US, Canada broker agreement to share dwindling cod fishing

US, Canada broker agreement to share dwindling cod fishing
In this April 23, 2016 file photo, Elijah Voge-Meyers carries cod caught in the nets of a trawler off the coast of New Hampshire. The United States and Canada have brokered a deal to share what's left of the dwindling North American cod fishing business in the Atlantic next year. The two fisheries overlap in the eastern reaches of Georges Bank, an important fishing area located off of New England. (AP Photo/Robert F. Bukaty, file)

The United States and Canada have brokered a deal to share what's left of the dwindling North American cod fishing business in the Atlantic next year.

Both countries fish for cod, which is an important food fish that has declined in population following overfishing and warming ocean temperatures with climate change. The two fisheries overlap in the eastern reaches of Georges Bank, a key fishing area located off of New England.

The countries have agreed to set the total allowable catch at 730 metric tons next year. The U.S. will be allowed to take 146 metric tons and Canada will get the rest.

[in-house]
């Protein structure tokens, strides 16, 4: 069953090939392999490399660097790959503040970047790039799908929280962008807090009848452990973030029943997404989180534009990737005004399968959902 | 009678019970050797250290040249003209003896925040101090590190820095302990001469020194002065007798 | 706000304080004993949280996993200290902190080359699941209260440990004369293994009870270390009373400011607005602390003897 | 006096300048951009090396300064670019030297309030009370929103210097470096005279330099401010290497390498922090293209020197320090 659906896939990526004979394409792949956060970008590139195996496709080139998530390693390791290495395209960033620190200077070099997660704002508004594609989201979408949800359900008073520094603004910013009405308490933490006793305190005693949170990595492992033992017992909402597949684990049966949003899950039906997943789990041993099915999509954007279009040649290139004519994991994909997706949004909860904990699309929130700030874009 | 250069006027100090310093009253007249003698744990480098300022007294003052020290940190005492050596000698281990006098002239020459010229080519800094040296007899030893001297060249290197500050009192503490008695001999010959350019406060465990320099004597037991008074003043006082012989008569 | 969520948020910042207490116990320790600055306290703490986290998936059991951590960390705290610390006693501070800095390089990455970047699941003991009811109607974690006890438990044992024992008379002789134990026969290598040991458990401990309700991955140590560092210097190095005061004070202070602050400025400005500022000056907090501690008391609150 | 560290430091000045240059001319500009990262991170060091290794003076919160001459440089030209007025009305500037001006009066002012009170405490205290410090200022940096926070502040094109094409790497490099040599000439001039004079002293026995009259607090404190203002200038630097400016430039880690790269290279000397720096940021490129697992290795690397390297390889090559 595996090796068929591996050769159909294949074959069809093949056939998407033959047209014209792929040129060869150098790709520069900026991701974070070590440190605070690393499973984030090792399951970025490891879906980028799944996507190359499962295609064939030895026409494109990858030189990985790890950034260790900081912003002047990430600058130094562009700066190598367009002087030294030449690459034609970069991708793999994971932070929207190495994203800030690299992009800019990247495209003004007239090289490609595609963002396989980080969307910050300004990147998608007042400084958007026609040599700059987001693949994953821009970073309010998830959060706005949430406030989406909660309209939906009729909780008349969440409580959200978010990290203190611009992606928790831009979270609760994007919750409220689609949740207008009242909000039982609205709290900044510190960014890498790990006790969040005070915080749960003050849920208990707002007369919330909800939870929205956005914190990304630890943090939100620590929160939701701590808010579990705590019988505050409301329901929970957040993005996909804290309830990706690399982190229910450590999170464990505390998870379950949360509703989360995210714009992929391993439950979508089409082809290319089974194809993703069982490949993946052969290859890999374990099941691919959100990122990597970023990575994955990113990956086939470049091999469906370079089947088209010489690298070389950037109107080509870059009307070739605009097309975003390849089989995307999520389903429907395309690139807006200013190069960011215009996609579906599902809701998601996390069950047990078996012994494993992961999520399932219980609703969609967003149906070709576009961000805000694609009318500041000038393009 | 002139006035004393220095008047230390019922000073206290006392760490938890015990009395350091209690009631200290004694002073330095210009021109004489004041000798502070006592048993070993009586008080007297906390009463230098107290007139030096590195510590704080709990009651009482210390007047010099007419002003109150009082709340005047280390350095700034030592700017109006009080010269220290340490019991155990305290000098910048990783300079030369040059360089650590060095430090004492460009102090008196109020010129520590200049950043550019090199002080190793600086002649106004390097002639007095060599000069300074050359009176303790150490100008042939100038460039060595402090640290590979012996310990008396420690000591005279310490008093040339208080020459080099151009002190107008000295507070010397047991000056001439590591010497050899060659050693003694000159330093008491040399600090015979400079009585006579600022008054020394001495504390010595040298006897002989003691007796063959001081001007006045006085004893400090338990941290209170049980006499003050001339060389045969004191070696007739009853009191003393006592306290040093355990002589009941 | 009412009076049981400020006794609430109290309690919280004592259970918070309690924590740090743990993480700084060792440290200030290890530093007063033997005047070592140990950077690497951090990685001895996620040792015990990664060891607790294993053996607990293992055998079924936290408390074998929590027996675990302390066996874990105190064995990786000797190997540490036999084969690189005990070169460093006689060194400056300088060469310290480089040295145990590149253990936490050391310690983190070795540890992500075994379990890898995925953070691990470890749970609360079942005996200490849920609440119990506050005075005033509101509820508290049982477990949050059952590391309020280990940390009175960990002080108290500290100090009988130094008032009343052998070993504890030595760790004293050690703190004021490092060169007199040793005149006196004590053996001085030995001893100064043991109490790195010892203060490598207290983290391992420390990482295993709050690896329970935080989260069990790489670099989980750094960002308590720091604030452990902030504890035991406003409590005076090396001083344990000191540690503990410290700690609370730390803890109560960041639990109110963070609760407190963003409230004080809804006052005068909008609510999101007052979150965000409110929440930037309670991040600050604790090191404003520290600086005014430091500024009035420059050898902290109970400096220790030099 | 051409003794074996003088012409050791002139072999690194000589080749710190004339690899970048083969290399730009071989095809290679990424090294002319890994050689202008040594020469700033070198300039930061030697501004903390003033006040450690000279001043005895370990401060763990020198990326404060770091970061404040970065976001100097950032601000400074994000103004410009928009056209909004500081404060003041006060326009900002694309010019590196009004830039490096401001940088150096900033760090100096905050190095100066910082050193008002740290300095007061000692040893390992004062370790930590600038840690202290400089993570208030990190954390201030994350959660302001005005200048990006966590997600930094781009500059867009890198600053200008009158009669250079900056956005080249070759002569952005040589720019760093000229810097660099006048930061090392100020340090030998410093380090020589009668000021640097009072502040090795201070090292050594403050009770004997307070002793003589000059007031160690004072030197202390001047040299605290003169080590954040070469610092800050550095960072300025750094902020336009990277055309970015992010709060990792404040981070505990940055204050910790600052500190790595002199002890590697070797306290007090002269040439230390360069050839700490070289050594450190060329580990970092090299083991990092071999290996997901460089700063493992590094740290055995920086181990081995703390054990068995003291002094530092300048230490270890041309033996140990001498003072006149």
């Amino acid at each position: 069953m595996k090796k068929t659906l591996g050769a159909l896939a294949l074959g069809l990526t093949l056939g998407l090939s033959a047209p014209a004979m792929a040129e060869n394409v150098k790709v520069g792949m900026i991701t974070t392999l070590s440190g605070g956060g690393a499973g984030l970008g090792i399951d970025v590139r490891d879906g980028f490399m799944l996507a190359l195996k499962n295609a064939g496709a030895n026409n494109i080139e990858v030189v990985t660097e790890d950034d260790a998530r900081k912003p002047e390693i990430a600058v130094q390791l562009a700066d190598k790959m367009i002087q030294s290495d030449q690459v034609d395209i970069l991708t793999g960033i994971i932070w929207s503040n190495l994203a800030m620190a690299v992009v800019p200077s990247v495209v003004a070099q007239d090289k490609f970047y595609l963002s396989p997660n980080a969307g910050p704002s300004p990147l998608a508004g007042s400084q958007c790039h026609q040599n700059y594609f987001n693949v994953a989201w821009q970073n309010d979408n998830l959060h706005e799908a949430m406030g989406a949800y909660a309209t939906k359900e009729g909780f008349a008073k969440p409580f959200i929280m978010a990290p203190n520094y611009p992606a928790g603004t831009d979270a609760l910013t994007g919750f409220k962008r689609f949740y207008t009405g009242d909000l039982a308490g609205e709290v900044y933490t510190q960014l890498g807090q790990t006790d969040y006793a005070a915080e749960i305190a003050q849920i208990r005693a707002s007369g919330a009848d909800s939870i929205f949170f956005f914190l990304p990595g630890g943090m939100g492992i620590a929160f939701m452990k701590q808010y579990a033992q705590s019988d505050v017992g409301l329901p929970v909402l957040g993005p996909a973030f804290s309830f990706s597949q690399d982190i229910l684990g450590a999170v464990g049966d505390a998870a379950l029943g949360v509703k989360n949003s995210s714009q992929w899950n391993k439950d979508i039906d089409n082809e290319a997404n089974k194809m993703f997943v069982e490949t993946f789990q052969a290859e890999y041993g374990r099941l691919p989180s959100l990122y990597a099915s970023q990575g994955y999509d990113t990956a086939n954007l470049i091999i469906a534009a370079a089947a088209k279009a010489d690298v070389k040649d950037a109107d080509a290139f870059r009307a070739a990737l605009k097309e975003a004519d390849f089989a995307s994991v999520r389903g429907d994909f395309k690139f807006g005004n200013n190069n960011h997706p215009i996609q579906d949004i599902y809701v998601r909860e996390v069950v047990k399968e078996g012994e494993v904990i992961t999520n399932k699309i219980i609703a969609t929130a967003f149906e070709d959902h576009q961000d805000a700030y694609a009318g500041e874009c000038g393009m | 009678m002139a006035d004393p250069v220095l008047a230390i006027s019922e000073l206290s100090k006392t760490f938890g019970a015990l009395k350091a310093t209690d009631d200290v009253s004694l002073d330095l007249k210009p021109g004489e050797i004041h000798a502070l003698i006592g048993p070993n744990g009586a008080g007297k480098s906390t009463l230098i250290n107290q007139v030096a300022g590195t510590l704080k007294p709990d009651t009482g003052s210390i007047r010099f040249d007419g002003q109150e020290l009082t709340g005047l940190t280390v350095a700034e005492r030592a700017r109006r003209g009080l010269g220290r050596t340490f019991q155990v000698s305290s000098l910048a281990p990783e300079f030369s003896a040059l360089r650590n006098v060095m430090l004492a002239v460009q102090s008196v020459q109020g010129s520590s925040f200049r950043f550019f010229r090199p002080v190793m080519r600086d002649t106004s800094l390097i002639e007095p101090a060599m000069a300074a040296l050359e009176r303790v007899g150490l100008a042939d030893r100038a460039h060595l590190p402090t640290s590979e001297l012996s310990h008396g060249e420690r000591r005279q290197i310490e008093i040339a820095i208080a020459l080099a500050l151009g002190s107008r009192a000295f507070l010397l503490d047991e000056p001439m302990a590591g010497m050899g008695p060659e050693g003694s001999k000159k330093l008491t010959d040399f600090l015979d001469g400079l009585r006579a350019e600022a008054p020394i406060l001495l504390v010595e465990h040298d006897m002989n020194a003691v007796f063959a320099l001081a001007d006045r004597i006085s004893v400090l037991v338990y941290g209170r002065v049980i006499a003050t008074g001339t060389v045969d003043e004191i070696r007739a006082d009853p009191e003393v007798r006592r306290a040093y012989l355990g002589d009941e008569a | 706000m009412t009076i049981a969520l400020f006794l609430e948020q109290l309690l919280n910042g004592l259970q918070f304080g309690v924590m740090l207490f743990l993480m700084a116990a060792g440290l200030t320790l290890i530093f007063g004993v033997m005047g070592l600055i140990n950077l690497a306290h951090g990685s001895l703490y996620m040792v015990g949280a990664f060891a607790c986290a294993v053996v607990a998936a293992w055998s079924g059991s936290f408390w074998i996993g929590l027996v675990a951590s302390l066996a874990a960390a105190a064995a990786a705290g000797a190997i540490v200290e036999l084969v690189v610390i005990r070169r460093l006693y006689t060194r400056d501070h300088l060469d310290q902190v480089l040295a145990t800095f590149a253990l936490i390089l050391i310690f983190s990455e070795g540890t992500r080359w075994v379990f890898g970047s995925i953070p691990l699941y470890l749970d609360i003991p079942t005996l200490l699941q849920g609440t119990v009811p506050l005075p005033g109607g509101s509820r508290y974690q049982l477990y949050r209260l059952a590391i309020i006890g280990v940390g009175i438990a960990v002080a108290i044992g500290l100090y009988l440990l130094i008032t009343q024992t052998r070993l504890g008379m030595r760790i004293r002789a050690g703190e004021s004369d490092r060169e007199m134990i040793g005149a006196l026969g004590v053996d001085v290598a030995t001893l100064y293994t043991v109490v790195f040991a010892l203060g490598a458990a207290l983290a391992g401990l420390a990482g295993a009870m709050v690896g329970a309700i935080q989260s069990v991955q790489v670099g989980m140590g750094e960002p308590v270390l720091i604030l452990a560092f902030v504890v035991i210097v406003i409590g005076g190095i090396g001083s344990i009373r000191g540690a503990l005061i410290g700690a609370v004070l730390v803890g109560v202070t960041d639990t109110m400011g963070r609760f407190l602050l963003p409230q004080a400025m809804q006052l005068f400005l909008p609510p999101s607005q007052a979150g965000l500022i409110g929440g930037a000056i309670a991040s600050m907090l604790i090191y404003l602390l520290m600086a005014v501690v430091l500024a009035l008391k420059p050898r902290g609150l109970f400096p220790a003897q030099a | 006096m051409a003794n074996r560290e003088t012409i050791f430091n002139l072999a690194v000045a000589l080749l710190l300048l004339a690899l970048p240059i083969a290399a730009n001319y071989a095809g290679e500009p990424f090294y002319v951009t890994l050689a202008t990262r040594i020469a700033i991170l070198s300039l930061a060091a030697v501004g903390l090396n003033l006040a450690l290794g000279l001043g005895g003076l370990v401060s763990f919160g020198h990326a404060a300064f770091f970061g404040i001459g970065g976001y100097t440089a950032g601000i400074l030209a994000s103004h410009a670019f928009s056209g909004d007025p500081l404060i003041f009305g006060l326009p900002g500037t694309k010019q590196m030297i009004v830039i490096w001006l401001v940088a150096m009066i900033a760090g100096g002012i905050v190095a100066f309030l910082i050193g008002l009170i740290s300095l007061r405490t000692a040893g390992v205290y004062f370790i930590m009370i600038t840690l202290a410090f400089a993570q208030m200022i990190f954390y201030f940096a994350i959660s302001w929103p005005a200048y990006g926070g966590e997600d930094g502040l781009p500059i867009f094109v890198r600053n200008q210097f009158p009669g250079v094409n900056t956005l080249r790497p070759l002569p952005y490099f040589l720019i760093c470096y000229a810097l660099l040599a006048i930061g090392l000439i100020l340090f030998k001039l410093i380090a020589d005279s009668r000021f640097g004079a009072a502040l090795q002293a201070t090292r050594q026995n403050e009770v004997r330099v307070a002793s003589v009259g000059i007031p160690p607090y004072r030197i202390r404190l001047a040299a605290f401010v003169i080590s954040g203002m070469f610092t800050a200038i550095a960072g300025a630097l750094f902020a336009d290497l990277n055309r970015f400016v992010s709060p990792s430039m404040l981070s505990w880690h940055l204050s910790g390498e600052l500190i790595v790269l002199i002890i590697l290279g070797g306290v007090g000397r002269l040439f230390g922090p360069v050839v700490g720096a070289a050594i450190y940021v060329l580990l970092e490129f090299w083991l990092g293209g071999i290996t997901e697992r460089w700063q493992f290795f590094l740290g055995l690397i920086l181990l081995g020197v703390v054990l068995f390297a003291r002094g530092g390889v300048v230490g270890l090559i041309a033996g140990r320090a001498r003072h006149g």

The agreement comes as cod quotas off of New England, where the fish is associated with fish and chips, have fallen precipitously. The agreement with Canada represents an 8 metric ton increase for the U.S. and a 96 metric ton increase for Canada, leaving some in the U.S. fishing industry irked.

"Cod fish is very important to the United States, as it is to Canada," said Jackie Odell, executive director of the Gloucester-based Northeast Seafood Coalition. "The sharing agreement hasn't worked out very well for the U.S. fishery."

The New England Fishery Management Council approved the agreement for the U.S. on Wednesday. Canada approved it earlier.

The council voted in 2014 to slash U.S. fishermen's total Gulf of Maine cod catch limit from 1,550 metric tons to 386 metric tons. The quota is now 280 metric tons. The council also cut the U.S.'s total Georges Bank cod quota from 1,787 metric tons to 608 metric tons last year.

Atlantic cod remain available to consumers because of fish caught by fishermen from countries such as Norway and Iceland, but the fish's decline off of New England is a major threat to the domestic fishing industry. Some scientists have said warming ocean waters make it difficult for the fish to reproduce enough to recover from fishing pressure.


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